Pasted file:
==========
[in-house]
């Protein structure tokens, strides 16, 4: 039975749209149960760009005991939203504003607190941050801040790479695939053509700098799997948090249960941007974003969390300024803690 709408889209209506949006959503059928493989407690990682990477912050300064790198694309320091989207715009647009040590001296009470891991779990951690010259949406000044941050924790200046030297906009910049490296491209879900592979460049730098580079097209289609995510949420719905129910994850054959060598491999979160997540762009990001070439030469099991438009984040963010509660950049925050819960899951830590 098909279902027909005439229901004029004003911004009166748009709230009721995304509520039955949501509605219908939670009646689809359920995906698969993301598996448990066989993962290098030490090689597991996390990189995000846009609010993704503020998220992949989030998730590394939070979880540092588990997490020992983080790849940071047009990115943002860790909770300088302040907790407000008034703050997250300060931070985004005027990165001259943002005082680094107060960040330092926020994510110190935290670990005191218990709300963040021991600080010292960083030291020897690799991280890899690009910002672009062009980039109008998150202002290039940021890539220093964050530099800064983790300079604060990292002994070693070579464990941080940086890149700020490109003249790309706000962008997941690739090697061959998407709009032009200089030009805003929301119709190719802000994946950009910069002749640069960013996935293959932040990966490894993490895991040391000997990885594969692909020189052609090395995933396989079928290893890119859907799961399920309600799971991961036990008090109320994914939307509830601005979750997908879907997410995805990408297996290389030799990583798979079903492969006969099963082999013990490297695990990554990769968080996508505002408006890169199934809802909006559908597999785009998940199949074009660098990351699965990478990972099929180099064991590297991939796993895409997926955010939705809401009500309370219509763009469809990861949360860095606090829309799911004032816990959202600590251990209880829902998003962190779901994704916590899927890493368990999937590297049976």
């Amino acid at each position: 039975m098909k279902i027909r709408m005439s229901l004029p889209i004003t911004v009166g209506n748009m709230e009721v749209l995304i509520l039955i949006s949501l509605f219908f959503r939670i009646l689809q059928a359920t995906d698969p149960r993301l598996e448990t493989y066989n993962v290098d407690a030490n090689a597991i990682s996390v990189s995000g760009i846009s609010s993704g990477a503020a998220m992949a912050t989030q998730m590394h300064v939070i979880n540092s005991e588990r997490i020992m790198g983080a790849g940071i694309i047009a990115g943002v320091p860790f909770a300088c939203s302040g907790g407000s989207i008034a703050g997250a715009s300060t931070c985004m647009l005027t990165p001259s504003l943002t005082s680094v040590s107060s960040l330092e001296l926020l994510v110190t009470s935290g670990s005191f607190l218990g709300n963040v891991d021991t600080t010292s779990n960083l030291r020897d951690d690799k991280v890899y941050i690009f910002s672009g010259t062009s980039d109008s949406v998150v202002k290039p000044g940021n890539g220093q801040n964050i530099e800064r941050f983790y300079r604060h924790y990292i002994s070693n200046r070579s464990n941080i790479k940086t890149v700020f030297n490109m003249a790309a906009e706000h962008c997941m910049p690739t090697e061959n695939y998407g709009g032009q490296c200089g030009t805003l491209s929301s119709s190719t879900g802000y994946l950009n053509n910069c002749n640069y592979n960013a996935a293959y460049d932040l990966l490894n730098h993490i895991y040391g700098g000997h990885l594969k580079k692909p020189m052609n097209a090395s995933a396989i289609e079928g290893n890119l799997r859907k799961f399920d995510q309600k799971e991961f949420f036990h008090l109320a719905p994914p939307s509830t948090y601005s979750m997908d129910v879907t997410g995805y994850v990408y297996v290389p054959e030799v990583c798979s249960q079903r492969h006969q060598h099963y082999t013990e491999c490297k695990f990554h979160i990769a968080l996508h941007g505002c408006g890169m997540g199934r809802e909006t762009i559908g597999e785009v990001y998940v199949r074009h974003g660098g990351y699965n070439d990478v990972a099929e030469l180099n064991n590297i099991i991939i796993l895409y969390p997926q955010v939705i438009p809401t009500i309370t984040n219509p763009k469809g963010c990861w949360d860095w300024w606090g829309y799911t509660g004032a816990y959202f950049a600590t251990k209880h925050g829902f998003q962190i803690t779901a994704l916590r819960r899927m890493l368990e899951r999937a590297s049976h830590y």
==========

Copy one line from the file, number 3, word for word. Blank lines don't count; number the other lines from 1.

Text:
């Amino acid at each position: 039975m098909k279902i027909r709408m005439s229901l004029p889209i004003t911004v009166g209506n748009m709230e009721v749209l995304i509520l039955i949006s949501l509605f219908f959503r939670i009646l689809q059928a359920t995906d698969p149960r993301l598996e448990t493989y066989n993962v290098d407690a030490n090689a597991i990682s996390v990189s995000g760009i846009s609010s993704g990477a503020a998220m992949a912050t989030q998730m590394h300064v939070i979880n540092s005991e588990r997490i020992m790198g983080a790849g940071i694309i047009a990115g943002v320091p860790f909770a300088c939203s302040g907790g407000s989207i008034a703050g997250a715009s300060t931070c985004m647009l005027t990165p001259s504003l943002t005082s680094v040590s107060s960040l330092e001296l926020l994510v110190t009470s935290g670990s005191f607190l218990g709300n963040v891991d021991t600080t010292s779990n960083l030291r020897d951690d690799k991280v890899y941050i690009f910002s672009g010259t062009s980039d109008s949406v998150v202002k290039p000044g940021n890539g220093q801040n964050i530099e800064r941050f983790y300079r604060h924790y990292i002994s070693n200046r070579s464990n941080i790479k940086t890149v700020f030297n490109m003249a790309a906009e706000h962008c997941m910049p690739t090697e061959n695939y998407g709009g032009q490296c200089g030009t805003l491209s929301s119709s190719t879900g802000y994946l950009n053509n910069c002749n640069y592979n960013a996935a293959y460049d932040l990966l490894n730098h993490i895991y040391g700098g000997h990885l594969k580079k692909p020189m052609n097209a090395s995933a396989i289609e079928g290893n890119l799997r859907k799961f399920d995510q309600k799971e991961f949420f036990h008090l109320a719905p994914p939307s509830t948090y601005s979750m997908d129910v879907t997410g995805y994850v990408y297996v290389p054959e030799v990583c798979s249960q079903r492969h006969q060598h099963y082999t013990e491999c490297k695990f990554h979160i990769a968080l996508h941007g505002c408006g890169m997540g199934r809802e909006t762009i559908g597999e785009v990001y998940v199949r074009h974003g660098g990351y699965n070439d990478v990972a099929e030469l180099n064991n590297i099991i991939i796993l895409y969390p997926q955010v939705i438009p809401t009500i309370t984040n219509p763009k469809g963010c990861w949360d860095w300024w606090g829309y799911t509660g004032a816990y959202f950049a600590t251990k209880h925050g829902f998003q962190i803690t779901a994704l916590r819960r899927m890493l368990e899951r999937a590297s049976h830590y």